Viktor E. Frankl once said, “When we are no longer able to change a situation – we are challenged to change ourselves.” An act of fate changed Shawn Robinson’s situation. Former Pitt football head coach Walt Harris was in the process of rebuilding the program. At a lengthy 6-foot-1 inches, 190 pounds, Robinson had the size and athleticism the Panthers lacked at cornerback. With the opportunity for playing time and the short distance from his home town of Warren, OH, he committed to Pitt. He improved exponentially and quickly became one of the top cornerbacks in the Big East conference. Robinson, like most elite athletes, had high hopes of eventually playing in the National Football League.
His life changed in an instant his junior year. “It was the summer going into my junior year. I remember it was early morning and I was on the South Side of Pittsburgh. I think I might have been going to the practice on the South Side,” said Robinson. “When I got to the one-way street, I was looking for the oncoming traffic where the correct direction is supposed to be going and as I make this left turn. A car was coming from the opposite direction, going the wrong direction, ended up hitting me. It was enough that I was getting pinched nerves in my lower neck, my lower back, and I had to go right into rehab. I visited chiropractors, doctors, the whole nine yards.”
“I had high hopes of a huge junior year after my success as a sophomore. The staff had huge concerns heading because I couldn’t move and perform like I was accustomed to doing. My body wouldn’t allow me to do stuff,” he said. “I was still a little hopeful heading into my junior year but the reality hit because I lost my position. I had a talented guy behind me. I didn’t lose my position. I simply couldn’t perform to my true abilities. It was a big reality check knowing that you can’t perform at the top level.”
“I’ve been fortunate enough I’ve been healthy, healthy enough to perform at my best. So far, it was paying off well for me, but now that I can no longer do that, it was a rude awakening. I was like, “Wow, I need to make sure that I am prepared for life if I’m no longer a stand out football player.”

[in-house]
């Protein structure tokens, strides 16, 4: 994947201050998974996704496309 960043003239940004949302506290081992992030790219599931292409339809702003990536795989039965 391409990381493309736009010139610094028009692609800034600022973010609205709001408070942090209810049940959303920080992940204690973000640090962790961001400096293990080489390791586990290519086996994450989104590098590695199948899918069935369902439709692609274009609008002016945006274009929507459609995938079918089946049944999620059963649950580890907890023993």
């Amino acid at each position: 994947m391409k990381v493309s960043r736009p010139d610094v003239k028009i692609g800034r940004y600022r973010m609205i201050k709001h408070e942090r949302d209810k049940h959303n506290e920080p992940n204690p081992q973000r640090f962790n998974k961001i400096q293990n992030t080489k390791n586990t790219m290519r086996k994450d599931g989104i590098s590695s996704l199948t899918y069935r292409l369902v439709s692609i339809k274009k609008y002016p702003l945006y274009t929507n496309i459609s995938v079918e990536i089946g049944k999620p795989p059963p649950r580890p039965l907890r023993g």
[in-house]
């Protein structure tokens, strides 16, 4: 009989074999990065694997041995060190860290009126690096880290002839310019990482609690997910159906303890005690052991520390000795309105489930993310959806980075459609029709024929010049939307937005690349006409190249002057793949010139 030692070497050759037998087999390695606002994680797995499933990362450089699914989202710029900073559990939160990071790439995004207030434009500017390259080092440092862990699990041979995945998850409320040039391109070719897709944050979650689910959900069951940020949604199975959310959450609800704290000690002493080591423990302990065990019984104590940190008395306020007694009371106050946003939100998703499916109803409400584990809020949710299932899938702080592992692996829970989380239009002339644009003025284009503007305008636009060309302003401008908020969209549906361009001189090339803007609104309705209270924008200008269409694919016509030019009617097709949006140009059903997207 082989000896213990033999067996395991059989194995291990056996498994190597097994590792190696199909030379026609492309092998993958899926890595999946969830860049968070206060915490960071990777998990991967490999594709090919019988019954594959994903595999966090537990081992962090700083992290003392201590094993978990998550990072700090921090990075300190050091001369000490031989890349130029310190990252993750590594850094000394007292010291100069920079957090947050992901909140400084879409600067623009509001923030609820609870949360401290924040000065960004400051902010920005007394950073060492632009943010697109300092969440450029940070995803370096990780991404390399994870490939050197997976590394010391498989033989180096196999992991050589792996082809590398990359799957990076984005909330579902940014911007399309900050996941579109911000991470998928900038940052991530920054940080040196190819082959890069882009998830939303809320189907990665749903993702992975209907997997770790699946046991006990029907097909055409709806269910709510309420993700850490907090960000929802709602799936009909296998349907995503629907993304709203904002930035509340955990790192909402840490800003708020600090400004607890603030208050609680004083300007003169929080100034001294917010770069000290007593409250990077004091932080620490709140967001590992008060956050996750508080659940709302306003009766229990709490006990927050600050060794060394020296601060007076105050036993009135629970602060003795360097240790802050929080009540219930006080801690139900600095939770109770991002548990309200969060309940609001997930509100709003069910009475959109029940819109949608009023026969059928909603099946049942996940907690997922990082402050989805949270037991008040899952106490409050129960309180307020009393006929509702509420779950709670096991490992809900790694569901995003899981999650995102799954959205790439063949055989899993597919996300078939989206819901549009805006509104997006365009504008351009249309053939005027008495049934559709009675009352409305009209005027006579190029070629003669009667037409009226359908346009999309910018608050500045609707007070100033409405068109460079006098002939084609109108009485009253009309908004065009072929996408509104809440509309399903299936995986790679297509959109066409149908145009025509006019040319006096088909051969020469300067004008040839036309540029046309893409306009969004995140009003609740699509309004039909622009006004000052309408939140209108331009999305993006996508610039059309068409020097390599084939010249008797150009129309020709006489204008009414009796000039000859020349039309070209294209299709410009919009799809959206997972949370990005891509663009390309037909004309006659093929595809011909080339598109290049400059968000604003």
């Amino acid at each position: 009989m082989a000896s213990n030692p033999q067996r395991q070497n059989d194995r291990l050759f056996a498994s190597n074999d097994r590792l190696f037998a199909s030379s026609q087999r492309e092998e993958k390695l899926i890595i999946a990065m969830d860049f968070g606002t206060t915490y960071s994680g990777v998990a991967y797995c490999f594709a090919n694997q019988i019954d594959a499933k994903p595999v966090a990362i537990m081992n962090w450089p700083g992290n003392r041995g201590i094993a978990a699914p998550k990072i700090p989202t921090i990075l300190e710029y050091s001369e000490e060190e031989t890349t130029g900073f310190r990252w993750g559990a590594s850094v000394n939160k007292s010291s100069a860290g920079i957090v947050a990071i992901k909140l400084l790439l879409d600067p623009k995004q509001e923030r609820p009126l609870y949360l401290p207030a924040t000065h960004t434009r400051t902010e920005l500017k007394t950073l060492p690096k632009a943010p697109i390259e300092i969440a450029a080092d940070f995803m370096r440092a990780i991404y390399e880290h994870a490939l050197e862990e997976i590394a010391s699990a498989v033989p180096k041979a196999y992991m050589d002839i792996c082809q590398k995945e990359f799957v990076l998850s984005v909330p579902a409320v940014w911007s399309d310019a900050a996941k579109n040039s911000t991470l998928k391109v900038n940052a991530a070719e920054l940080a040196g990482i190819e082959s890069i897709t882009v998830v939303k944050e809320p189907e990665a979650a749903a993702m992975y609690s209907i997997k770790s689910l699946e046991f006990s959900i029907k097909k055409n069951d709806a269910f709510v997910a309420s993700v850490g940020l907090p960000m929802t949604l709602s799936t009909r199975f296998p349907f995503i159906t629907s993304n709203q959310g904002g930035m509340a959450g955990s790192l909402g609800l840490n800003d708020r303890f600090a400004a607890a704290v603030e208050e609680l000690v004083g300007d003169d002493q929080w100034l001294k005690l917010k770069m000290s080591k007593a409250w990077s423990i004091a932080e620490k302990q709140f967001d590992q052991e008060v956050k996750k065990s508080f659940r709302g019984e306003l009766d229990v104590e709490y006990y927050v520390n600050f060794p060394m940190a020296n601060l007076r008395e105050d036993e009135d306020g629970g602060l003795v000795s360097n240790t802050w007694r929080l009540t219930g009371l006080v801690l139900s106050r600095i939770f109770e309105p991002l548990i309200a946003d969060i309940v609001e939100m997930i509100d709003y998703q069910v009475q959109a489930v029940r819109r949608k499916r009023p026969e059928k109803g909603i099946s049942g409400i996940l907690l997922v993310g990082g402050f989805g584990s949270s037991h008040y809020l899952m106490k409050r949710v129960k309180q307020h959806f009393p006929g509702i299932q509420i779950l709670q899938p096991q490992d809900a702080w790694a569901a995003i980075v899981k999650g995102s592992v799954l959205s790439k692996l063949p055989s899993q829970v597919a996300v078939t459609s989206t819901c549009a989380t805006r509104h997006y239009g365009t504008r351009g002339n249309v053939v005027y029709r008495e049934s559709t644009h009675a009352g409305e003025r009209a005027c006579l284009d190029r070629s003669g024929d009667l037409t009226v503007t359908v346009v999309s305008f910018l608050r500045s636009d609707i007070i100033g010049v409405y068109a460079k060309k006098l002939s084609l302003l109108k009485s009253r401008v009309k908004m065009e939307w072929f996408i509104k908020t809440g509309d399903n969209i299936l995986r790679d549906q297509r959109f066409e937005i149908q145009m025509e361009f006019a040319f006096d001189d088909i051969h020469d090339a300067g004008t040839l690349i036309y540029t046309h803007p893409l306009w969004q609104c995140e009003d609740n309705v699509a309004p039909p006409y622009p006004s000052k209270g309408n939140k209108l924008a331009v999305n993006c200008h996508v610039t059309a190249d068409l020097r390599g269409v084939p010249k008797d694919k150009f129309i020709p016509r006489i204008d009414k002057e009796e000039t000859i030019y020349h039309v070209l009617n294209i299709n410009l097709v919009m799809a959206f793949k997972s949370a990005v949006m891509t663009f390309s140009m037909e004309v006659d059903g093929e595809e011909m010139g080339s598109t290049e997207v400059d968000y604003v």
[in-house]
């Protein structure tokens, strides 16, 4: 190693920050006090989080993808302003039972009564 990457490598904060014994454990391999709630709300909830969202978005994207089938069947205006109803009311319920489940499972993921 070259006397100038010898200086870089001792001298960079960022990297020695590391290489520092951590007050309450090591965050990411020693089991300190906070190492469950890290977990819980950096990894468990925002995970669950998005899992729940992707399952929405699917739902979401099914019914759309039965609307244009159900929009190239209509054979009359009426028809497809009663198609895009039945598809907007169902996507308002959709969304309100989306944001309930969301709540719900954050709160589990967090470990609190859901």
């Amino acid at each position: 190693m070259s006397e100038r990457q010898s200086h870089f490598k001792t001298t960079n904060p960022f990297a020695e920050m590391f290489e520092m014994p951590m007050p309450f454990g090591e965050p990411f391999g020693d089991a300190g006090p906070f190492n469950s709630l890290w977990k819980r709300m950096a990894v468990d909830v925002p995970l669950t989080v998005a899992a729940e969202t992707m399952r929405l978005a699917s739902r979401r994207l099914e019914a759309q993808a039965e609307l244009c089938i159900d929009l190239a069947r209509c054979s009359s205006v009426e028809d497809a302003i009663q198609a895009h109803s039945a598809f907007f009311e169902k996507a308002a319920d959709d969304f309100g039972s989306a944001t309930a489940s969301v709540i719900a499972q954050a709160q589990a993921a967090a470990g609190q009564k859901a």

Robinson decided to turn a negative situation in a positive one. No longer able to excel at the game of football, he opted to use sports as a vehicle to make a positive and indelible influence on children at a very vulnerable age. He founded the Orange Arrow non-profit organization in 2013. The organization operates on a $250,000 budget, thanks to gifts from the Heinz Endowments, sponsorships from UPMC and Highmark and personal donations from former Woodland Hills, Pitt and NFL fullback Lousaka Polite. Its goal is to lead young student-athletes towards off-the-field success.
“What led me was that the dreams of so many kids and adults … that so many people have this dream of being a professional athlete. When a gentleman, a kid is 10 or 11 years old, plays basketball, football, he’s going to the NFL or NBA,” he said. “If he’s 12 and plays hockey, he’s going to the National Hockey League and he’s the next Sidney Crosby. Not only does he believe that, oftentimes his family and friends around him are pushing this same message. While there’s nothing wrong with having those dreams and goals, and having those dreams and those possibilities, we all know the statistics show that less than 2% play at a professional level. Far too often, that goal drives pretty much every single decision that a kid makes when he’s young, from middle school to high school. It only grows if they get an opportunity to play in college.”
“We wanted to bring more of a balance to that. Go for your dreams, but making sure you develop these other skills so you become an acceptable citizen no matter what your career path may be.”
There’s great significance to the name Orange Arrow. Robinson explained, “We look at the color orange. It represents enthusiasm, fascination, determination, and success. That color also is a pillar to young people. When we look at the color orange, it gives a source of oxygen supply to the brain, and our vision is to be a source of light to our young student athletes. Then, arrow, similar to a bow and arrow, is to point direction. We’re looking to point our young student athletes, our youth, in the right direction. That’s how I came up with Orange Arrow.”
Orange Arrow’s first endeavor, an overtime / afterschool program, has flourished. “We engage young, male student athletes between the ages of 10 and 13 in short by developing life and social skills.” he said. “The first one we begin with is leadership. All effective leaders are good communicators and work on their public speaking skills. They have confidence when speaking. Secondly, we focus on decorum. We teach the children how to conduct yourself in society, how to dress, how to tie a tie, how to treat a lady- pretty much bringing a gentleman back. You’re hearing some of these national stories, some of these professional athletes who are getting in trouble for how they conduct themselves off the field. We’re trying to start to correct these issues at an earlier stage.”